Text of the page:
These figures don’t really surprise me, given the problems outlined above with market saturation, trouble recruiting more people and the impossibility of actually convincing people they need these products. When you’re constantly hard selling to friends and family, you’re going to end up annoying them. This doesn’t stop distributors from making outlandish claims about potential earnings, however. The need to set up a “down-line” ensures ridiculous adverts will continue to be published online in the hopes of recruiting equally desperate people.

The problems with multilevel marketing companies are numerous, from their doomed-by-design infinite expansion set up and the fact that they mostly sell useless products. Multilevel marketing is an unsustainable, exploitative idea that unfortunately hasn’t been stamped out yet. Raising public awareness to these problems is a vital step to take to ensure fewer people are exploited and protect them from harm. These schemes need to be examined with much more skepticism in all that they do.

Published by Rhys

Computer Science graduate, from Oxford Brookes University. Originally from Cardiff.

Join the conversation


  1. I have seen claims from people on those Facebook ‘for sale, free or wanted’ groups from people who are involved in these schemes and the claims are dodgy as hell. Great post 🙂

  2. Hi Rhys,

    Great work you’ve done with this. I too have Crohn’s, and am pissed off with people who believe quacks more than they believe their doctors. I’m also pissed off with the companies you mention, and with others: Bowen, to name one, which I know a lot about through a couple of Bowen evangelists.

    As well as the the government tackling child access to pornography, they should also make children aware of the lairs, thieves, and unscrupulous quacks who are out there to take advantage of the unwary. Assessing the truth of claims and arguments should be part of the National Curriculum.

    You know there are plenty of resources out there if people know what to look for and where to look, but there are too many people who don’t know what to look for. I suggest starting with The Skeptic’s Dictionary:

    All the best,

    1. Hi Geordie,

      Why should YOU be pissed off with OTHER people who believe in “quacks”? What has it to do with you? If something other than modern chemical medicine works for Crohn’s sufferers or sufferers of diverticulitis, IBS, fibromyalgia, etc. works for them, why should it bother you? Shouldn’t you be pleased for them that they have their conditions under control?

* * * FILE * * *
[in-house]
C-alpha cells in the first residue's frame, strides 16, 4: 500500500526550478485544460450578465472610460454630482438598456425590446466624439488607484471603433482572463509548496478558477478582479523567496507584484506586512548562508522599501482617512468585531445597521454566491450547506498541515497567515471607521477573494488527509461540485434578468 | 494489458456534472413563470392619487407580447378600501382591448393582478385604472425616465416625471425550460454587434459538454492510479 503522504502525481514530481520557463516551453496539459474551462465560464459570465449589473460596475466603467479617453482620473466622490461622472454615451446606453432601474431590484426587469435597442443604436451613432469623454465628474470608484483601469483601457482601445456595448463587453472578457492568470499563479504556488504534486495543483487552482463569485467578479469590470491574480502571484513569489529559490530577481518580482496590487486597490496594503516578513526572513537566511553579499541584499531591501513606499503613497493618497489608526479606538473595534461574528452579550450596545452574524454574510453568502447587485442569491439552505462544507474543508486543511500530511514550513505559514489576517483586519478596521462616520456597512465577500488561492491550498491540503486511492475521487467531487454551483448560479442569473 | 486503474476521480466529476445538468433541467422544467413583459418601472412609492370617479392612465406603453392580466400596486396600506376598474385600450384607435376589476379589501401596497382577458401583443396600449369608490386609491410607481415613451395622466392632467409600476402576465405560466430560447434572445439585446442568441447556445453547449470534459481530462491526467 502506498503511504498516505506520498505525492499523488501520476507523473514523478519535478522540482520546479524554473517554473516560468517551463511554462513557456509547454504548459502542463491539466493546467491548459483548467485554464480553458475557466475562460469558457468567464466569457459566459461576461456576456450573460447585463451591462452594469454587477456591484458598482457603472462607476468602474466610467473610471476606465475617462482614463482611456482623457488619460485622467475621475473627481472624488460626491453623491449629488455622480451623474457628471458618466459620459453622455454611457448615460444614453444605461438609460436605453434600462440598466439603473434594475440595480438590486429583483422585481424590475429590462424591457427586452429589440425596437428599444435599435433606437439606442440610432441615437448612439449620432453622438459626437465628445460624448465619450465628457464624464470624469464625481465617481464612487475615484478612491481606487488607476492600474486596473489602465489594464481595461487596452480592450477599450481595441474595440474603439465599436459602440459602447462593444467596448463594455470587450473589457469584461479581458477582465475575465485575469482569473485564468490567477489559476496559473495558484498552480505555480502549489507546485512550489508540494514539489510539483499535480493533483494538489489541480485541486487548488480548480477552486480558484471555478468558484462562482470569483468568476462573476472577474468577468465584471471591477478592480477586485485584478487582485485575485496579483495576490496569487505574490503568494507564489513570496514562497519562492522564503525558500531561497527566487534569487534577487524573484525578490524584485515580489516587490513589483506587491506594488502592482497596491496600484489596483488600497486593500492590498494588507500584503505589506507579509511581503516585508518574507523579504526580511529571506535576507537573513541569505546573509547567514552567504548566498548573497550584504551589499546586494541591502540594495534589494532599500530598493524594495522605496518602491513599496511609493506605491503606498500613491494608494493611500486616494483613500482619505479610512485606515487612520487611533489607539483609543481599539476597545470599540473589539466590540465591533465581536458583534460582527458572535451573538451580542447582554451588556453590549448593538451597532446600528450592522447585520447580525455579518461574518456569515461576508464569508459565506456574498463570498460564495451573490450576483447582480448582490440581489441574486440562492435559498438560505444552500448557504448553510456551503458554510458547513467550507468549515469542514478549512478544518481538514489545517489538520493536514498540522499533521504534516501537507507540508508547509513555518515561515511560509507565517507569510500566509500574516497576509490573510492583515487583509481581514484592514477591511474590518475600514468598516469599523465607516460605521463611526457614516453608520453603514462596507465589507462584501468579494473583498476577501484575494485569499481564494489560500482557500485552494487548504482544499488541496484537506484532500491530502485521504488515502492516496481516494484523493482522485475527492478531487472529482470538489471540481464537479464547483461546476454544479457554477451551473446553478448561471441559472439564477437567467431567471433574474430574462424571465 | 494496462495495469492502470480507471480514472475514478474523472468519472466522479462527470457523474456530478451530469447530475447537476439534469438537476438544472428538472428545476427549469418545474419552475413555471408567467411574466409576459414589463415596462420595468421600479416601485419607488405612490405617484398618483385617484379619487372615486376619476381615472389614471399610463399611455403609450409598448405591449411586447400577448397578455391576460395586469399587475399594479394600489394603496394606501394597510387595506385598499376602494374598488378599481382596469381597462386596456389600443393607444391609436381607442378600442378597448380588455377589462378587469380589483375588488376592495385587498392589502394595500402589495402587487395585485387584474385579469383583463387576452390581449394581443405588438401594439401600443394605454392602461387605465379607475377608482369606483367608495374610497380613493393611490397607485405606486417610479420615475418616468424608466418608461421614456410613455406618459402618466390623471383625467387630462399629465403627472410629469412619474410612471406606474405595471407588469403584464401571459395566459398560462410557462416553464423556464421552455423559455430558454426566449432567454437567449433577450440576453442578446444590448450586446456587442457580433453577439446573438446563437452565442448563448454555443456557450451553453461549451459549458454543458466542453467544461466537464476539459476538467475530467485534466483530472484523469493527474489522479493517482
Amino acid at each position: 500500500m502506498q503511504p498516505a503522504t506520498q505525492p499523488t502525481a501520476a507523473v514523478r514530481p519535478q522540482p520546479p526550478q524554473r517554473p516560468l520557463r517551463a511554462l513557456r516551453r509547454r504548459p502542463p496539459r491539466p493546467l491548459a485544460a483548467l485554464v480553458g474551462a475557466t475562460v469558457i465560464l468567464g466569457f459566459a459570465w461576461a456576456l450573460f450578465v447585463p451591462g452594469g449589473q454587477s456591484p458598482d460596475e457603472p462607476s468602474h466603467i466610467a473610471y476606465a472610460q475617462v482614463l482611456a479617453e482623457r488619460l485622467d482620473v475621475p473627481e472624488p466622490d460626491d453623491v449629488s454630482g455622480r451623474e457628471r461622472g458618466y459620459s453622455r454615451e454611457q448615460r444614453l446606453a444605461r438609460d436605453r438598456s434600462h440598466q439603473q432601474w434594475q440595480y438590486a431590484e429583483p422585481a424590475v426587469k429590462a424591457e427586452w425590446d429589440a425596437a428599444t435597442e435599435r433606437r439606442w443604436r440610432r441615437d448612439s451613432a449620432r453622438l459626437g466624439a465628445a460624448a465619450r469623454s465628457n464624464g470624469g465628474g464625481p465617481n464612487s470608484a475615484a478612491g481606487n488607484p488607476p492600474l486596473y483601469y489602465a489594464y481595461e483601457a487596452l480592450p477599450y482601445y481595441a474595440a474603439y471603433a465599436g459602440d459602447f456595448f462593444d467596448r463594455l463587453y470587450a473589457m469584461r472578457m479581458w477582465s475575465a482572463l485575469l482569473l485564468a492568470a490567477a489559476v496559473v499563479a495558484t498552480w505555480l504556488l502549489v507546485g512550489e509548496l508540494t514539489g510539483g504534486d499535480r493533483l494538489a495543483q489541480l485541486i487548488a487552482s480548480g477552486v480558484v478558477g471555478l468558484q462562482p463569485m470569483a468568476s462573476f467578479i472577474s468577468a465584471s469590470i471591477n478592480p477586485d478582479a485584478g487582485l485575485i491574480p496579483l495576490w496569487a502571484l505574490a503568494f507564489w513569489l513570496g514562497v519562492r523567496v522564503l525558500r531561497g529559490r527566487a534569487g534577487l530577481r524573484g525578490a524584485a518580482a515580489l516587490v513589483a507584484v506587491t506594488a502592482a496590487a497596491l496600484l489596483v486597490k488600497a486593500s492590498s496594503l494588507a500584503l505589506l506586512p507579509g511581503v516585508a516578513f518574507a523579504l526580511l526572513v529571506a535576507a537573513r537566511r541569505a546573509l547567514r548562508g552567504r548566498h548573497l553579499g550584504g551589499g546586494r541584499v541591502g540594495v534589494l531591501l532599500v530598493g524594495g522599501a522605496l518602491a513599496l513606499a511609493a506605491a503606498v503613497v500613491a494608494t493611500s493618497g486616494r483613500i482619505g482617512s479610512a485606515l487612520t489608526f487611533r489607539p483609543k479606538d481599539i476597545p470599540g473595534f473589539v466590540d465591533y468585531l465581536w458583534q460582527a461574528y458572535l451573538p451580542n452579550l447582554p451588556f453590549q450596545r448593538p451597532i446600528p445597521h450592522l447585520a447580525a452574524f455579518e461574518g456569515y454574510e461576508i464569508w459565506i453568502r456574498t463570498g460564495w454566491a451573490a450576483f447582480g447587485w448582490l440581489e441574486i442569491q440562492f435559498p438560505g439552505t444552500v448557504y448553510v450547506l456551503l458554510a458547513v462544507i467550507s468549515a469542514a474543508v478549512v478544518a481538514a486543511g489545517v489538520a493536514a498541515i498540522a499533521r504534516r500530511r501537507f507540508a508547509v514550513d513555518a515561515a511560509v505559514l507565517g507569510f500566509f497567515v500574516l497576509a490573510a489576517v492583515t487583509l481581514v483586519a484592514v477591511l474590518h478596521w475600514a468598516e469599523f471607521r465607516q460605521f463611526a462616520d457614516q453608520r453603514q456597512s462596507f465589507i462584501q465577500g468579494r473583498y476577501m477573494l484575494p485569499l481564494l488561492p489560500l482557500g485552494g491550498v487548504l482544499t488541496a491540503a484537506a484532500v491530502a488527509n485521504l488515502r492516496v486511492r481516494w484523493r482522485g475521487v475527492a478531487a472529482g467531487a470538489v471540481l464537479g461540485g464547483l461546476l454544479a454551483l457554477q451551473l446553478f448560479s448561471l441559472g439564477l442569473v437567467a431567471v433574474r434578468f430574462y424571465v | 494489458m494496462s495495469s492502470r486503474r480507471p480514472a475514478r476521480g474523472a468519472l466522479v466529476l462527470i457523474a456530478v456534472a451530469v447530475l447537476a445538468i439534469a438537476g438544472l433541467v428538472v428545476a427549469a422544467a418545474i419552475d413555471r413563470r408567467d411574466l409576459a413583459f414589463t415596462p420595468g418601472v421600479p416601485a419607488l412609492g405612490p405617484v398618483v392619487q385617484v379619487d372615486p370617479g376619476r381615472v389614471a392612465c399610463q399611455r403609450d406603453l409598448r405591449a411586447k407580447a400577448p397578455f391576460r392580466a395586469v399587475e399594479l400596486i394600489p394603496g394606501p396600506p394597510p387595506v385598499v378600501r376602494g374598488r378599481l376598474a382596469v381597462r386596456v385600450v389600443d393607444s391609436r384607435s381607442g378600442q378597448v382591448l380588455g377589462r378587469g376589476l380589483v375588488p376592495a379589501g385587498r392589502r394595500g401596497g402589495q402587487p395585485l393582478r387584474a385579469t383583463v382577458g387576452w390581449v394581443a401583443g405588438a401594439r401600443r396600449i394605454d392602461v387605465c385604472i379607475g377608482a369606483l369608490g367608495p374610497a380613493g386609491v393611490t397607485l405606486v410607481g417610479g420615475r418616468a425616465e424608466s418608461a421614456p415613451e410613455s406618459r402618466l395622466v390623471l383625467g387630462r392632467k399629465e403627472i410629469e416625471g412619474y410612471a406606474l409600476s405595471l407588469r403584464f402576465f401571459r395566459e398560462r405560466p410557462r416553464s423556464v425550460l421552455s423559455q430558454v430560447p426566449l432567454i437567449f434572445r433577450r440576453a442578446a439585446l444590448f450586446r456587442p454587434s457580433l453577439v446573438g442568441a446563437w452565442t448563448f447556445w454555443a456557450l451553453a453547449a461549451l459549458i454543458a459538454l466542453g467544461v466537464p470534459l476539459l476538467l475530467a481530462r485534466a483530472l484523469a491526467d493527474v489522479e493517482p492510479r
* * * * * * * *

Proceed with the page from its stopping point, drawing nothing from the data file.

I’d like to share something with you: I have clients whose testimonials state that our products (Forever Living) have helped them regain their lives from the problems of chronic IBS, fibromyalgia and diverticulitis. Why would they make that up if it weren’t true?

      May I ask, have you actually tried any alternative, natural treatments?

      1. You are just highlighting exactly what Rhys’s article says! This is a classic response from an MLM rep on a post like this!

  3. Hi Rhys, thanks so much for this excellent piece. A few years ago a family friend was aggressively recruiting my dad to Herbalife and I was railing against it, but was only a pre-teen at the time so they didn’t listen. Thankfully my father isn’t a sales person at all and could only sell once to one friend and gave it up after a couple of months. It would have been great to have this to refer to back then 🙂 Anyway, the reason why I’ve been reading about these MLMs again now many years later is that a friend of many of my friends have become a Forever seller, and it is clogging up timelines and now many of my friends are trying to sell too. It annoys me but I thought it harmless, but then I learned that one friend has actually quit her job (as a nurse and she worked hard to get there) for this, and I decided I need to be more pro-active about this, not just annoyed. Anyway, sorryto blabber on, just wanted to say thanks for a great piece that I will be forwarding to others.